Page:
Take advantage of websites like Survey Monkey or Doodle to compile each guest’s preferences for location, activities and dates. It can be hard to come to a unanimous decision, but websites like this make life easier.
Spreadsheets are you best friend
Accommodation, payments, transportation, bridal games… the list goes on.
If you’re in charge of collecting payments from the other girls, track each transaction in a Google spreadsheet with dates, amounts and descriptions. I promise you’ll have to come back to it at some point. You will thank yourself.
Now that the main planning is done…
Send out an itinerary
Once you know where you’re going and what you’ll be doing, make an itinerary for the hens. Do this as far in advance as possible.
Not only will this give the guests time to think about transportation, they’ll be able to gauge how pricey the festivities may be. You can never have too much time to save.
Guests will also know what to pack. No one wants to show up to a lavish dinner setting in denim shorts and a T-shirt when everyone else is dressed to impress. If you plan to surprise your bride, make sure you give her a heads up as to what to bring.
Get crafty on the cheap
A chic and sophisticated hen do doesn’t need to come with a hefty price tag. Instagram and Pinterest are the go-to destinations for all things wedding DIY.
Print out personalised signs or punny phrases complete with frames you already have at home. Incorporate fun memories or the bride's favourite hobbies. It’s the little details that show how much thought has gone into the celebration.
You can find decorations on Amazon, Etsy, eBay and even Gumtree for low prices. Hanging photos of the bride and her guests is a nice touch - and only costs a few pounds to print out. But don't forget the groom. Photos of the future newlyweds through the years is absolutely brilliant. Who doesn't love a trip down memory lane?
Confetti sprinkles are always a good idea.
The struggle of “too many cooks in the kitchen” can be all too real. To make for efficient planning, delegate tasks among the bridesmaids and/or hens.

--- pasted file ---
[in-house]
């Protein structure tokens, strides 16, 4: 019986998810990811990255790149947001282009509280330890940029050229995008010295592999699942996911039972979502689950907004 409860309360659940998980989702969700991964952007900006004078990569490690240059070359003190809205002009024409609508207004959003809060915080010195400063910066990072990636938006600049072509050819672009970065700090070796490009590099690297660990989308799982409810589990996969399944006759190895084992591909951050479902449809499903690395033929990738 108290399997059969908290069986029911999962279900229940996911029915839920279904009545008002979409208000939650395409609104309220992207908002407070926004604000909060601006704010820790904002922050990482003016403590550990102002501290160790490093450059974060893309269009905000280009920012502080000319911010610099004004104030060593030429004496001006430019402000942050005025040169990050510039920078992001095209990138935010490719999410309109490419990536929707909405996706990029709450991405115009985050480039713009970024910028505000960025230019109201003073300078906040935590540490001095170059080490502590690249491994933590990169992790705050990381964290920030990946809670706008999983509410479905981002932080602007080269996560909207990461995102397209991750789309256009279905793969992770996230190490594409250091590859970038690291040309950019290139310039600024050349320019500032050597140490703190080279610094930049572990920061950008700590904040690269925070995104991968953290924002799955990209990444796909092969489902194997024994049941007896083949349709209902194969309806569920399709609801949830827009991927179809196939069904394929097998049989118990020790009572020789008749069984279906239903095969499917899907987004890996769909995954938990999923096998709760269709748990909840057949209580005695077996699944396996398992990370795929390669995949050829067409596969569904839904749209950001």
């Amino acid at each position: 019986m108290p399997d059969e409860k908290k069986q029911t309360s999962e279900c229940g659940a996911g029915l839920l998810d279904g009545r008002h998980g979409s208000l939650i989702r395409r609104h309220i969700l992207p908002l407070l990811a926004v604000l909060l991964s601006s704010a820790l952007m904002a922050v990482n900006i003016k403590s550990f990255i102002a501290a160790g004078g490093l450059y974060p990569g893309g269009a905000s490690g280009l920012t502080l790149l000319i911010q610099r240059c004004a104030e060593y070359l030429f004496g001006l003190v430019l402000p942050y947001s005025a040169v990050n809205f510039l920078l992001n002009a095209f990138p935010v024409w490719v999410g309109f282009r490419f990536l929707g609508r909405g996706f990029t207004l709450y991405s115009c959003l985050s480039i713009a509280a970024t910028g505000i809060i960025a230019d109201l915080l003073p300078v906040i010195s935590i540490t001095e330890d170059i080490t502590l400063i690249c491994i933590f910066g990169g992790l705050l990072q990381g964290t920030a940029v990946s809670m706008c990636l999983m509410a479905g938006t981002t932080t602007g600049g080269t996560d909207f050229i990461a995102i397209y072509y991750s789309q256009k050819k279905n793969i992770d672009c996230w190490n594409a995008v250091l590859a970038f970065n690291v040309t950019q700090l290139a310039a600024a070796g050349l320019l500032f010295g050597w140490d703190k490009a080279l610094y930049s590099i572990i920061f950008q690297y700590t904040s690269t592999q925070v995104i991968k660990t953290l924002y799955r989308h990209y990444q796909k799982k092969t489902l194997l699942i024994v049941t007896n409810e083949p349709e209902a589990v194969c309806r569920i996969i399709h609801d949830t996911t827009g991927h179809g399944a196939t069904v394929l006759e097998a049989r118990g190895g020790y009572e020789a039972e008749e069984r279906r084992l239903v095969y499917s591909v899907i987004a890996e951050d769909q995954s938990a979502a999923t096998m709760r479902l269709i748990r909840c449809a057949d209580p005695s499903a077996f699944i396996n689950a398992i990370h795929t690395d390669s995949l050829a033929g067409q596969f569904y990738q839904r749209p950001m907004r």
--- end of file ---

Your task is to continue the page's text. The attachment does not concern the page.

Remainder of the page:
Have one manage food and refreshments and another set up games and decorations. Put one bridesmaid’s music taste to the test and ask her to create a personalised playlist. It’s a great way to make everyone feel involved.
Thank your guests and treat your bride
The bride and hens may have travelled far and wide to be there, and that shouldn’t go unnoticed. Whether it’s a simple ‘thank you’ card or little gift, the acknowledgement goes a long way.
‘Hen Do Survival’ goodie bags are always a hit and are fun to put together. They include all of those little items one needs on a weekend away, including water, tissues, chapstick, mints, hair grips, tea bags, silly photo props (funny glasses, moustaches, lips, etc), Ibuprofen (for those with sore heads!) and a cheeky mini bottle of booze.
A ‘bridal trivia quiz’ or 'advice for the happy couple' notepad is a fabulous addition - and something you can make at home. A little gift for the bride - whether handmade or store bought - is always welcome. It's her time to be pampered!
Whatever your location and budget, games can always make an appearance. From ‘Mr and Mrs’ to ‘The secret to a happy marriage is…’, we have you covered with a full list of brilliant hen games here.
What not to do…
Plan your perfect hen party
Is this your wedding? No. Make sure you’re not being blinded by your own party preferences. Always put the bride first.
It’s easy to get caught up in it all, but at the end of the day, the hen do is a celebration! Get the planning done, but don’t let it get you overly stressed.
Activities are fun, but there is such a thing as too much organised fun. Make sure the bride and hens have time to relax and chill throughout the party. The last thing you want is bridal burnout.